Small Business Jobs Act benefits more than just small businesses
As a valued client or friend of Alexander, Aronson, Finning & Co. (AAF), we want to make you aware of the newly passed Small Business Jobs Act of 2010 (SBJA) which benefits more than just small businesses. It also provides tax-saving opportunities for larger businesses and individuals, including small-business investors, the self-employed and employees saving for retirement. Here’s a brief summary of the main provisions affecting individuals and businesses.
Changes affecting businesses
Section 179 expensing. SBJA helps small-business owners invest in their own businesses by increasing the Internal Revenue Code Sec. 179 expensing election limit. For tax years beginning in 2010 and 2011, the limit will now be $500,000, with a dollar-for-dollar phaseout starting when purchases for the year exceed $2 million.
SBJA also temporarily expands the definition of eligible property to include qualified leasehold-improvement, restaurant and retail-improvement property. The maximum amount of such property that can be expensed is $250,000.
Bonus depreciation. Another depreciation-related provision extends the special allowance for certain property, generally if acquired in calendar year 2010. Businesses can recover the costs of qualifying depreciable property more quickly by immediately deducting 50% of the cost. Bonus depreciation isn’t subject to any asset purchase limits, so businesses ineligible for Sec. 179 expensing can take advantage of it.
Property that qualifies for bonus depreciation includes tangible property with a recovery period of 20 years or less, computer software purchased by the business, water utility property, and qualified leasehold improvement property.
Other key changes. Here are some additional changes businesses should be aware of:
- New five-year carryback of the general business credit,
- Increase in the start-up expenditures deduction,
- Shortening of the S corporation built-in gains period, and
- Removal of cell phones from the definition of “listed property” that’s subject to tighter substantiation requirements and special depreciation rules.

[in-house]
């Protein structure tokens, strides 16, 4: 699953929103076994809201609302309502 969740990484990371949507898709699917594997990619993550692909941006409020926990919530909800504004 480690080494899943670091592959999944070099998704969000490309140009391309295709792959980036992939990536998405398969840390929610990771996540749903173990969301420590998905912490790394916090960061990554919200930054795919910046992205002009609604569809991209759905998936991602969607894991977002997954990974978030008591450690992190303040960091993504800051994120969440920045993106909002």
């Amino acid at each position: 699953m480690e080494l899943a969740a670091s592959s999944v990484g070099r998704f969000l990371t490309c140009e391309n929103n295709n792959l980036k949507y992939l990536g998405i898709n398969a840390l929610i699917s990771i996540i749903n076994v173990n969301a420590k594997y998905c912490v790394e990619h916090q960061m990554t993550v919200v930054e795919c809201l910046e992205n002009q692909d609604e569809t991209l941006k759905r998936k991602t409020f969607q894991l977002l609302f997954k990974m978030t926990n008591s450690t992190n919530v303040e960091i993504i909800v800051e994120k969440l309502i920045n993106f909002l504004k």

Changes affecting individuals
Exclusion on small business stock gains. To make investing in certain small businesses more attractive, SBJA temporarily increases the qualified small business (QSB) stock gain exclusion. The exclusion will be 100% for stock acquired after SBJA’s enactment date (that is, the date the president signs it into law) and before Jan. 1, 2011 , that’s held for at least five years. Additionally, the act eliminates the alternative minimum tax (AMT) preference item on such gain, making it tax free for AMT purposes as well.
Self-employment tax. If you’re self-employed, SBJA permits you to deduct for 2010 self-employment tax purposes any costs incurred in 2010 for health insurance for you and your spouse, dependents and children age 26 or under.
Roth 457(b) plans. If you’re a government employee who participates in a 457(b) plan, be aware that SBJA may allow your employer to start providing you the option to designate some or all of your contributions as Roth contributions. The contributions won’t reduce your taxable income, but you won’t have to pay any tax on qualified distributions.
401(k), 403(b) or 457(b) rollovers to Roth accounts. Under SBJA, your 401(k), 403(b) or 457(b) plan may allow (but isn’t required to allow) you to roll any portion of your pretax account balance into a Roth account. The amount of the rollover would be includible in your taxable gross income, except to the extent it’s the return of any after-tax contributions. If the rollover is made in 2010, you can elect to pay the tax over a two-year period in 2011 and 2012.
How you can benefit
Whether or not you’re a small-business owner, you may be able to reap significant tax savings by taking advantage of the opportunities SBJA offers. We’d be pleased to help you determine exactly how you can benefit. Please contact us if you have any questions.
Your Friends at Alexander, Aronson, Finning & Co.
P.S. If you have business associates and friends who might be interested in this issue, please feel free to share this with them. We do appreciate referrals.